Glucocorticoid Therapy Has Little Benefit on IgA Nephropathy
The risks and benefits of immunosuppressive therapy in IgA Nephropathy (IgAN) are controversial. The KDIGO guidelines suggest that, after optimized supportive treatment for 3 to 6 months, IgAN patients with >1 g/d proteinuria and eGFR>50 ml/min/1.73m2 are treated with high-dose glucocorticoid for 6 months. But the level of evidence for the recommendation is low.
The results of STOP-IgAN test were reported by Dr. Jyurgen Floege from the Department of Kidney Disease and Clinical Immunology, Aachen University, Germany, in 2015. In STOP-IgAN study, 162 IgAN patients with proteinuria > 0.75 g/d and high risk of progression after 6 months of optimal support therapy were randomly divided into the following two groups: continued supportive treatment or additional immunosuppressive therapy (Patients with eGFR >= 60 ml/min/1.73m2 were treated with glucocorticoid monotherapy for 6 months; patients with GFR of 30-59 ml/min/1.73m2 were treated with cyclophosphamide treatment followed by oral azathioprine and prednisone treatment for 3 months).
The main endpoints of STOP-IgAN were complete remission and loss of GFR >= 15 ml/min/1.73 m2 during a three-year trial. Finally, the study found that patients receiving immunosuppressive therapy were more likely to achieve complete clinical remission during the three-year follow-up period, but the annual loss rate of renal function was similar to that of the support group, and the adverse effects were more.
This study was a second intention-to-treat analysis conducted by Dr. Jyurgen Floege et al. in which the data of renal endpoint events in two subgroups of immunosuppressive therapy and those in the supportive treatment group were analyzed respectively. The article was published in JASN magazine in December 2017.
In the high eGFR group, the clinical complete remission rates of the support group and the glucocorticoid monotherapy group were 5.5% (3/54) and 20% (11/55) respectively (OR value 5.31, 95% CI 1.07-26.3, P = 0.02). In the low eGFR group, the complete remission rates of the support group and the combined immunosuppressive group were 3.8% (1/26) and 11.1% (3/27), respectively. There was no significant difference between the two groups (P = 0.30).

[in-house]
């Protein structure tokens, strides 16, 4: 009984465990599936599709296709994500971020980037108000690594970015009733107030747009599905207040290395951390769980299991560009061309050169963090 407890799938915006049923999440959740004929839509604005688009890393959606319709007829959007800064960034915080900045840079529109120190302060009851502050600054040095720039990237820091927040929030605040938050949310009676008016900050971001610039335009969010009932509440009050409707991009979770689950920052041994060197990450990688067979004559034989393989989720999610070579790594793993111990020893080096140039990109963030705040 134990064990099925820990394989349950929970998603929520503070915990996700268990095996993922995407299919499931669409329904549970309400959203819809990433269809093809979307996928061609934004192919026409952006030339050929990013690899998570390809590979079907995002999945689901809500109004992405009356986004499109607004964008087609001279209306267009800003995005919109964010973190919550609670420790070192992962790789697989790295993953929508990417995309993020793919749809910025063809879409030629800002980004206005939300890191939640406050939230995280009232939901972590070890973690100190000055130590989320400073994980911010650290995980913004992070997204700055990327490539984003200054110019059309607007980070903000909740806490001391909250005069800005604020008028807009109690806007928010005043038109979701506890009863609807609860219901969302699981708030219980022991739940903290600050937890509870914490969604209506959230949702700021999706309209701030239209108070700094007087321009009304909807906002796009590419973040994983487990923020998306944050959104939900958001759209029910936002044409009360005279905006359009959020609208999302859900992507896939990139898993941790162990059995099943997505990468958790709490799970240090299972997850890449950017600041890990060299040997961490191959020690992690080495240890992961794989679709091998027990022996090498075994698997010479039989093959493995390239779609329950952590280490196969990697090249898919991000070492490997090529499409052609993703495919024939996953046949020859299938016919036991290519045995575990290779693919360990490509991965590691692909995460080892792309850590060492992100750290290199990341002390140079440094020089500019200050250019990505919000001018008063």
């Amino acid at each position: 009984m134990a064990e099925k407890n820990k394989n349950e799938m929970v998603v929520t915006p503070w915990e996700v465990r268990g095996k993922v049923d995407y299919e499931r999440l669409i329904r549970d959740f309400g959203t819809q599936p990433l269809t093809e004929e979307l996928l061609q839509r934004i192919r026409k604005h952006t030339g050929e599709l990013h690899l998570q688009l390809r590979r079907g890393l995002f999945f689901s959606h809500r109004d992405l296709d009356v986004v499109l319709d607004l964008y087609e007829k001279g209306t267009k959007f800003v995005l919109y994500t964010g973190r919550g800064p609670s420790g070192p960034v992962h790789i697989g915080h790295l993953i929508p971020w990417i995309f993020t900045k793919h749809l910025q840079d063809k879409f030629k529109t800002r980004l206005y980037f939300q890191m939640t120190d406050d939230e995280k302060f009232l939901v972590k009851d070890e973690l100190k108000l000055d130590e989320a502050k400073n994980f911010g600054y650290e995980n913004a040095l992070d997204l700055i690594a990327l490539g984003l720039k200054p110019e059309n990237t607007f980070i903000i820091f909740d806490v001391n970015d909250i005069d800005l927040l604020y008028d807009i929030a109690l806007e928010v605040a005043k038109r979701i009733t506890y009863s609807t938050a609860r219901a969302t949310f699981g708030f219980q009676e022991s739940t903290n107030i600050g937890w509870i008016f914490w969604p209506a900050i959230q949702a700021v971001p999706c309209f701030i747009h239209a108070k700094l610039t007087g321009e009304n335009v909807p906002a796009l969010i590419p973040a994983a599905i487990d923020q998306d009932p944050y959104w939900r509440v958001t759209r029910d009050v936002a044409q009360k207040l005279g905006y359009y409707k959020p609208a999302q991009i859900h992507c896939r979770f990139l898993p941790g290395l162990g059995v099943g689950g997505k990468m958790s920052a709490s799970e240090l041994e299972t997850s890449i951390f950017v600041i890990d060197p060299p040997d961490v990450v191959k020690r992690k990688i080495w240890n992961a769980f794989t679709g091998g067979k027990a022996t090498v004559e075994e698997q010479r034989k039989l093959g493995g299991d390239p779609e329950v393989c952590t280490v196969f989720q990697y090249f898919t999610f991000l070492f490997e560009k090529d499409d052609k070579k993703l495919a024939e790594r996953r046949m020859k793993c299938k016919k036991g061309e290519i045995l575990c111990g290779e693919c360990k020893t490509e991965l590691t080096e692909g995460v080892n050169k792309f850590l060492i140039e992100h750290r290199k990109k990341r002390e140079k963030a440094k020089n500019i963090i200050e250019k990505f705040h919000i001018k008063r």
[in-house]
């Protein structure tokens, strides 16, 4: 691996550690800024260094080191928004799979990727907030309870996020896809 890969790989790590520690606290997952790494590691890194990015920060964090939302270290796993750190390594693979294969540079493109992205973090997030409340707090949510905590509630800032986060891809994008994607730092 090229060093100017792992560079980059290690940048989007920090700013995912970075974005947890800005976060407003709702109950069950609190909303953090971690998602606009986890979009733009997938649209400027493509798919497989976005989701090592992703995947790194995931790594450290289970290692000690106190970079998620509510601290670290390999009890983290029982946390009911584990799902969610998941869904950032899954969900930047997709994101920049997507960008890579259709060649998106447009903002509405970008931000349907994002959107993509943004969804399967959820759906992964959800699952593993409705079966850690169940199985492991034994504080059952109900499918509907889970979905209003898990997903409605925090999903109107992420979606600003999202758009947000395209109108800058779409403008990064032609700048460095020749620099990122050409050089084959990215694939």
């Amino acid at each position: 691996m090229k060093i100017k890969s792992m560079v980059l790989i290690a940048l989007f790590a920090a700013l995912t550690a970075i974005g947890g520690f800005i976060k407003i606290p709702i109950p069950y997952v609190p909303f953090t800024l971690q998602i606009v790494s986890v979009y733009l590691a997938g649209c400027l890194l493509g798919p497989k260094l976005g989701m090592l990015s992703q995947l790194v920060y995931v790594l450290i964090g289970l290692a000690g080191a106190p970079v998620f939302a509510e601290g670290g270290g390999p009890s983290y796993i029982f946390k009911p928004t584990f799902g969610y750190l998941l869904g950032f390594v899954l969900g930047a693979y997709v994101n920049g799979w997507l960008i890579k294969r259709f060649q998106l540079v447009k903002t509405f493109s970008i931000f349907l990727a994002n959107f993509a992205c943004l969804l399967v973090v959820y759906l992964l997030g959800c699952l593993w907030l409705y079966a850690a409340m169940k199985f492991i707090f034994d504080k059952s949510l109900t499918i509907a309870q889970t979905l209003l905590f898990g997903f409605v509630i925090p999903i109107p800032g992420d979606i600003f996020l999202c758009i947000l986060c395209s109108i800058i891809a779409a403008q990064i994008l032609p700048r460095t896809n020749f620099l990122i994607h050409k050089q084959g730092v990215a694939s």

There was no significant difference in the endpoint event rate of GFR loss >= 15 ml/min/1.73 m2 between high and low eGFR groups. In the high eGFR group, 29.6% (16/54) and 21.8% (12/55) of the patients in the support group and the glucocorticoid monotherapy group reached this end point (P = 0.32). In the low eGFR group, 23.1% (6/26) and 30% (9/27) of the patients in the support group and the combined immunosuppressive group reached this end point (P = 0.42).
Only the glucocorticoid monotherapy group temporarily decreased the level of proteinuria at 12 months compared with the supportive treatment group (0.50+0.52:0.79+0.74 g/g, P = 0.01), but there was no difference between the two groups at the end of the study (0.57+0.53:0.80+0.64 g/g, P = 0.26).
The incidence of adverse events, such as severe infection, impaired glucose tolerance and/or weight gain, was higher in the two immunosuppressive groups than in the support group.
This study confirmed that only glucocorticoid monotherapy resulted in remission in a small number of IgAN patients with relatively good GFR but persistent proteinuria. No immunosuppressive therapy can prevent the decrease of eGFR and is associated with many adverse events. Therefore, the potential benefits of glucocorticoid monotherapy (reduced proteinuria) in patients with IgAN with good renal function need to be balanced against the increased risk of adverse events. It is also necessary to find alternative treatment for IgAN.
Since glucocorticoid therapy has little benefit on IgA Nephropathy, you can try Chinese medicine, which can help repair kidney damage and promote renal function. For more information on IgA Nephropathy treatment, please leave a message below or contact online doctor.
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